[Episcopal Public Policy Network policy alert] The bishops of the Episcopal Church recently returned from a meeting in Alaska where they encountered the pressing need to address issues relating to the environment. In their Letter to the Church, the bishops of The Episcopal Church stated: “You are no longer strangers and aliens, but you are … members of the household of God” (Ephesians 2:19). The residents of interior Alaska whom they met are not strangers; they are members of the same household of faith.
Among those “members of the household of God” the bishops met in Alaska were members of the Gwich’in nation. An indigenous people, the Gwich’in have lived in the area today called the Arctic Refuge for more than 10,000 years through subsistence hunting. While they are today overwhelmingly Episcopalian, the Gwich’in nation’s historic cultural and religious traditions hold that an area within their land where the caribou calf their young is called “the sacred place where life begins.” As the bishops lead Episcopalians in their prayer:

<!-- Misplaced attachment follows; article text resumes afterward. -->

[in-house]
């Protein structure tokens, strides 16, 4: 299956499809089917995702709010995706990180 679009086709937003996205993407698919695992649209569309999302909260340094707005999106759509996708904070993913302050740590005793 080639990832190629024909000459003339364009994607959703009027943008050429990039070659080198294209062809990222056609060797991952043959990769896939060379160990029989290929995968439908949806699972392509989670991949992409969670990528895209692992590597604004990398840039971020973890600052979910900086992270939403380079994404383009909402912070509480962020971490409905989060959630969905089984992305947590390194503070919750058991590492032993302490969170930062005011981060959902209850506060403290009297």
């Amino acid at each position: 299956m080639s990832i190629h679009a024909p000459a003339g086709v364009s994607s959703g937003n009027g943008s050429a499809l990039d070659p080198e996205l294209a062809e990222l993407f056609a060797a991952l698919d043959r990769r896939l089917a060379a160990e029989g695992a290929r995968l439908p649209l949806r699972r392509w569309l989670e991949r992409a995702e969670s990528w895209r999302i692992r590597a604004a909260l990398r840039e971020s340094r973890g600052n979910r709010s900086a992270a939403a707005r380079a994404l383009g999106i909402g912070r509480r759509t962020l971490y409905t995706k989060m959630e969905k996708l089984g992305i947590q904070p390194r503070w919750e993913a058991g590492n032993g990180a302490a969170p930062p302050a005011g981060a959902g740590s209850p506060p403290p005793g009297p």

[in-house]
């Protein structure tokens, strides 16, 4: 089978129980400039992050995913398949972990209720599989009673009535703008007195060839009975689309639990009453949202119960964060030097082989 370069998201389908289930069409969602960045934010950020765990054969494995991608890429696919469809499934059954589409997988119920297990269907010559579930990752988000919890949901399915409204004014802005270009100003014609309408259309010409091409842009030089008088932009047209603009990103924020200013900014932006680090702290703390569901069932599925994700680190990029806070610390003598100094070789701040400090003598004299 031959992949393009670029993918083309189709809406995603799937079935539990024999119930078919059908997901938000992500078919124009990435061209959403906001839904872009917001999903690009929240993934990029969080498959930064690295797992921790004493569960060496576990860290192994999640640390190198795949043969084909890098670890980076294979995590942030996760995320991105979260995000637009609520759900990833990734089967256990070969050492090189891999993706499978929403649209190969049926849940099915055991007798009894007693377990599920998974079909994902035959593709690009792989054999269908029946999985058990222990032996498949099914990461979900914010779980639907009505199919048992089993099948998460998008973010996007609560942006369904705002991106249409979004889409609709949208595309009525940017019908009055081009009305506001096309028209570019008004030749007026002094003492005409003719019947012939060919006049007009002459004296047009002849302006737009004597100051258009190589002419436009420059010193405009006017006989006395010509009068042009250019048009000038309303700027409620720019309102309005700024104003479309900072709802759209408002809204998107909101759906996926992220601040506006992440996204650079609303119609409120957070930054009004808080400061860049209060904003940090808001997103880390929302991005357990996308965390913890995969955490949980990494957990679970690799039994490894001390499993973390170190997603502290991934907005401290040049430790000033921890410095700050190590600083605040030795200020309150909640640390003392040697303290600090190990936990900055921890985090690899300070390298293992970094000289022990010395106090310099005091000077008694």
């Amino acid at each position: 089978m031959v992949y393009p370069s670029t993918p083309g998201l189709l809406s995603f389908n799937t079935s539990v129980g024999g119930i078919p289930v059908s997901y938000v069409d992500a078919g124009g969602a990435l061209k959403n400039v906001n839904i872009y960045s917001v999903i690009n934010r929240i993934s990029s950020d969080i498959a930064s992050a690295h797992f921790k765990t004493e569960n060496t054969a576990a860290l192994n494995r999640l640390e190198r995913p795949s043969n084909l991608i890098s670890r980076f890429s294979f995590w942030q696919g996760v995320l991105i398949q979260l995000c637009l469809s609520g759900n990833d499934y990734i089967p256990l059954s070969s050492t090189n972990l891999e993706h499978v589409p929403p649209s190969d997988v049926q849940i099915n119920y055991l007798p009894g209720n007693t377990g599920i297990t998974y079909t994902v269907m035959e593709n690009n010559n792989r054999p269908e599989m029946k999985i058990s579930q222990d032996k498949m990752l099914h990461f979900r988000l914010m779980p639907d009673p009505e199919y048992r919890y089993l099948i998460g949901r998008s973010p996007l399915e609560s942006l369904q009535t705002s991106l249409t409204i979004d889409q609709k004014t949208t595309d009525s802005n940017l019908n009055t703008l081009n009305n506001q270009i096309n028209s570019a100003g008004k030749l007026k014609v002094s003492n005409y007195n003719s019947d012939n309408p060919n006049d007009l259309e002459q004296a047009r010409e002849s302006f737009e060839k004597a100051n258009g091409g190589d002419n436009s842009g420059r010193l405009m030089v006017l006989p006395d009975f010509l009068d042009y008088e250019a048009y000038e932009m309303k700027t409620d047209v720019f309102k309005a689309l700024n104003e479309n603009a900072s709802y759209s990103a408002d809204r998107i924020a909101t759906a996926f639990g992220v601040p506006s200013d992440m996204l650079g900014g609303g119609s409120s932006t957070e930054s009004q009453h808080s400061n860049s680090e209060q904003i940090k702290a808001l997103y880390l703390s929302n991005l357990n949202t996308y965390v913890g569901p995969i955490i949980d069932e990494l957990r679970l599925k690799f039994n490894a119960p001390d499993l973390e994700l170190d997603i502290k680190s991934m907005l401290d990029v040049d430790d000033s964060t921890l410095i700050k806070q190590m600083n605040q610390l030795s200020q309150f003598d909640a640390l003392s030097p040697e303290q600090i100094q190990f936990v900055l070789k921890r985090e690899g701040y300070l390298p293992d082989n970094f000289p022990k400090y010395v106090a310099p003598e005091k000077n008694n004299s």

Give us new ears to hear and understand those who live off the land
and to hear and understand those who extract its resources.
Give us new hearts to recognize the brokenness in our communities
and to heal the wounds we have inflicted.
Give us new hands to serve the earth and its people
and to shape beloved community.
This sacred land is under threat. Congress is about to vote on plans that would open the Coastal Plain of the Arctic National Wildlife Refuge to oil exploration. The Episcopal Church has long stood by the Gwich’in, defending their right to exist and feed themselves. As the bishops of the church call us to prayer, education, and reconciliation, we must also act.